William Wilson

This study guide will help you analyze the short story “William Wilson” (1839) by Edgar Allan Poe. You can also find a summary of the text, as well as inspiration for interpreting it and putting it into perspective.

Edgar Allan Poe (1809- 1849) was an American writer and poet. He is considered the father of the modern detective story, and is also widely acknowledged as an innovator of the science fiction genre. He is best known, however, for his horror stories, which often involve supernatural elements, and which have redefined the genre. The story “William Wilson” was first published in 1839 and included in the 1840 collection Tales of the Grotesque and Arabesque.


Here you can find an extract from our study guide:


The most important symbols in the story are that of the transformation of the room in the final scene, and the mirror. After William corners and stabs his double, he goes to close the door, and when he turns again, he sees “a great change (…) at the far end of the room” (p. 21, ll. 2-3). This symbolizes a shift in William’s perspective. It could be that the approaching death has given him a clarity of mind which he did not have before. He now sees “a large mirror” (p. 21, l. 3) and himself in it, bloody and pale. This symbolizes his awareness – even if it is only for an instant - that his double only exists as a part of himself, and therefore, he has hurt himself. It is a symbolic awareness of himself as a complete person, with both his good, and his bad side, and a momentary acceptance of his dual nature.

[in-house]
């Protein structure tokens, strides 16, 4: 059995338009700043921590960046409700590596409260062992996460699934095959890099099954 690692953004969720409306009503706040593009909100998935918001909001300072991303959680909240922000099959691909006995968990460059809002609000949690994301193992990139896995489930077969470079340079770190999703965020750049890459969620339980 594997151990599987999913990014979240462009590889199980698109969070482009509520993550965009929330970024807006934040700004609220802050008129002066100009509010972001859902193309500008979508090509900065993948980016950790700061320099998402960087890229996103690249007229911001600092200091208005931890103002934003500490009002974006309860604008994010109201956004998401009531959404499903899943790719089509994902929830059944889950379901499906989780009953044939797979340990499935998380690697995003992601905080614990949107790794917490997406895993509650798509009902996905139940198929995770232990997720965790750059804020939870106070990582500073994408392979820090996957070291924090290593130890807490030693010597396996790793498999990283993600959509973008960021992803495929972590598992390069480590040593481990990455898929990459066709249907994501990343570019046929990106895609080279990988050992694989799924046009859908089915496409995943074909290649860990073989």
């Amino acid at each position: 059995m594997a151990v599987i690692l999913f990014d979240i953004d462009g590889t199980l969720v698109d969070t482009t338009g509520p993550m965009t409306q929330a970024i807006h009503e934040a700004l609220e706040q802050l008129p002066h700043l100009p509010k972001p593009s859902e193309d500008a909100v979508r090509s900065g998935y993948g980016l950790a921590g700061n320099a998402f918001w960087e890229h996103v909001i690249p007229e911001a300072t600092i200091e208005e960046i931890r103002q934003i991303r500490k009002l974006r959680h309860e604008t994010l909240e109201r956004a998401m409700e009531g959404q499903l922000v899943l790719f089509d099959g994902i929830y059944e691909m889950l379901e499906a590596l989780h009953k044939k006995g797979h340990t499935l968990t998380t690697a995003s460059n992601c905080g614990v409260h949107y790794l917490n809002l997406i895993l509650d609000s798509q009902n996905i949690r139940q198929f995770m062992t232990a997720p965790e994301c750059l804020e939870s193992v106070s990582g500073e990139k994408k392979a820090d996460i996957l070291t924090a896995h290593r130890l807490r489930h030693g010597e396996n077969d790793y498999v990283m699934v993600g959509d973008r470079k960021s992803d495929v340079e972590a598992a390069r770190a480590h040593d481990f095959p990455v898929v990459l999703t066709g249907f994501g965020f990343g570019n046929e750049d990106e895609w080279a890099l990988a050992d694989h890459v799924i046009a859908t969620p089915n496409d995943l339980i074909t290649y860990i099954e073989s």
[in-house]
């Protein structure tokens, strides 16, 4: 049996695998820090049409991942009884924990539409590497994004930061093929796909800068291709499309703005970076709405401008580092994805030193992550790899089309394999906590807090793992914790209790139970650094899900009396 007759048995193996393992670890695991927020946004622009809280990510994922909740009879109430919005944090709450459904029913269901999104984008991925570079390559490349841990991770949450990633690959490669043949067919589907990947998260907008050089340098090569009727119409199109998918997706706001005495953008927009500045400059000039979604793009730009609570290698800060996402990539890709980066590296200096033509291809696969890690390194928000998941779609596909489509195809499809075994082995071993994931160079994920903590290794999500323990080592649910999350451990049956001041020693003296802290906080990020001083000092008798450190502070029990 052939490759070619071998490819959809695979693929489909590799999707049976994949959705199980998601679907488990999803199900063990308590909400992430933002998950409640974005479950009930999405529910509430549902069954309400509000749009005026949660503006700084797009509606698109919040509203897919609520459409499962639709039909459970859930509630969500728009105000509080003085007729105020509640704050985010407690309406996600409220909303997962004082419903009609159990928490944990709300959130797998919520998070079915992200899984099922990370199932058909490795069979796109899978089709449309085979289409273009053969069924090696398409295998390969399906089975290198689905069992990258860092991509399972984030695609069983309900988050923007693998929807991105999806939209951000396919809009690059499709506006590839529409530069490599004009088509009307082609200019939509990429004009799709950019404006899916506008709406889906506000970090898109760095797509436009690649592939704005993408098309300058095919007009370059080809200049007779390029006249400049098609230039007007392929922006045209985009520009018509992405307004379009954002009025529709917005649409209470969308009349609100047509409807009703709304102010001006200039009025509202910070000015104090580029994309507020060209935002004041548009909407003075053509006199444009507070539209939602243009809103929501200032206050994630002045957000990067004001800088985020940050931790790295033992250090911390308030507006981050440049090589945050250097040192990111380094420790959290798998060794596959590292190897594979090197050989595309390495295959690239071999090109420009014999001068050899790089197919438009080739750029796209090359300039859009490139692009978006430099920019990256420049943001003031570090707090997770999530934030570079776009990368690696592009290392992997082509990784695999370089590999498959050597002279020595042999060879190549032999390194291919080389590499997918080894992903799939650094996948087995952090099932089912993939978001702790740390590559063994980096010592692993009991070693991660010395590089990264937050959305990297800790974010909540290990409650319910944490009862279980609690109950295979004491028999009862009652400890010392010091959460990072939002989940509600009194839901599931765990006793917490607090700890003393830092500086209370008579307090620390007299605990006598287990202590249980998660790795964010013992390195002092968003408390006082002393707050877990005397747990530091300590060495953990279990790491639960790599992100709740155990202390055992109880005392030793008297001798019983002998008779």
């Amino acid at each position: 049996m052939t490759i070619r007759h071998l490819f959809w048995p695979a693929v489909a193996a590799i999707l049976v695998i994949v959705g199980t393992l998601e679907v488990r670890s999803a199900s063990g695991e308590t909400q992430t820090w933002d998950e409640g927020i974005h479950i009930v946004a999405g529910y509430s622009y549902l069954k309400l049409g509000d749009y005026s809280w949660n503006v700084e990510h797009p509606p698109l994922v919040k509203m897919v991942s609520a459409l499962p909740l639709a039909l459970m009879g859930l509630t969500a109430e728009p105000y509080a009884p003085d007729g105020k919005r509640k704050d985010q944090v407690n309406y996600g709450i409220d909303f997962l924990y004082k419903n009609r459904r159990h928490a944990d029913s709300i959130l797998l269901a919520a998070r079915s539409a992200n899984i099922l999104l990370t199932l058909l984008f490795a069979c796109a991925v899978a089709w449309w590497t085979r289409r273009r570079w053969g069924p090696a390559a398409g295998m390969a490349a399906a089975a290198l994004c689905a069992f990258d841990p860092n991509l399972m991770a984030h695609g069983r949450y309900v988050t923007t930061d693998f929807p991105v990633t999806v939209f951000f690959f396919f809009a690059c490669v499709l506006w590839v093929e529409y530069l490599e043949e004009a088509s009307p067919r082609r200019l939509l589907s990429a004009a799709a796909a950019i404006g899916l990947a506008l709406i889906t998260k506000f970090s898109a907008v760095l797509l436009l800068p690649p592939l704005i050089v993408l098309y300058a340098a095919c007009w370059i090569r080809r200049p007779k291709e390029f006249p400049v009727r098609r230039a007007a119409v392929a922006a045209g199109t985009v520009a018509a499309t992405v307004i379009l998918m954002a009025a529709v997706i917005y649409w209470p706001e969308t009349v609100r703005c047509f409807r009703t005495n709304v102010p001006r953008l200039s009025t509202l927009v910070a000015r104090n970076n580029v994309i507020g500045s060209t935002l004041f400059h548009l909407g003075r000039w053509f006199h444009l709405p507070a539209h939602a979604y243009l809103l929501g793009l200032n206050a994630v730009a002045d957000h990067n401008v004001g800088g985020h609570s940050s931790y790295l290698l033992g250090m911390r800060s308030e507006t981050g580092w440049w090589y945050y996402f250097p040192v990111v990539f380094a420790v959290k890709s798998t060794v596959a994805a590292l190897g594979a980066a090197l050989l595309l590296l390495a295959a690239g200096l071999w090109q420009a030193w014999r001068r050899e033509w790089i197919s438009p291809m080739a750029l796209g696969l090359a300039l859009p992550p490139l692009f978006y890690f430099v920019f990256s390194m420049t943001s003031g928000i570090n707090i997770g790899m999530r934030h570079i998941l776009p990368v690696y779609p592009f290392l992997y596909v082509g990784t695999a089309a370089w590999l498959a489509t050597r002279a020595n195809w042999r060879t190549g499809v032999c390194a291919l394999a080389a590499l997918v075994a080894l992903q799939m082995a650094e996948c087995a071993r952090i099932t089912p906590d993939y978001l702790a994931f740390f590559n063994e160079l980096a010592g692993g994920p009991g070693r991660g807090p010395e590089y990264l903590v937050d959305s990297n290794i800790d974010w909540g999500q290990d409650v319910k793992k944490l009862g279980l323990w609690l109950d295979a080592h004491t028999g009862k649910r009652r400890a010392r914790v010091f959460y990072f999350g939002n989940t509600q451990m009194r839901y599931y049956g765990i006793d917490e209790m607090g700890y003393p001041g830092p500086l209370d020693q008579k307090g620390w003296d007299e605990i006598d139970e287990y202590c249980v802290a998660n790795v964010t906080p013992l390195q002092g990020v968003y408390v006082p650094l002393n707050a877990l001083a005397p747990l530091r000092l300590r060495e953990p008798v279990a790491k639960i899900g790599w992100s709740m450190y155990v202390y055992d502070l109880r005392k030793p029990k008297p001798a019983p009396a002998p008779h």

The coat mentioned in the scene where William is exposed for cheating at cards is another interesting symbol. By searching in the pockets of his coat, his friends realize his true character as a cheater. When arriving to expose William, the double wears an identical coat, which he leaves behind. The coat is later picked up by Mr. Preston, who gives it to William as he believes it belongs to him. William sees the coat as identical to his own, even though he knows his own was custom-made. Moreover, he sees his own coat as already on his arm, when he places double’s coat there as well. The coat is therefore used to illustrate William’s unreliable perspective. It is a symbol of the hallucinations and delusions which have taken over his life, and his complete descent into madness. The fact that the two coats are identical is yet another hint that William and his double are one and the same person. 

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William Wilson

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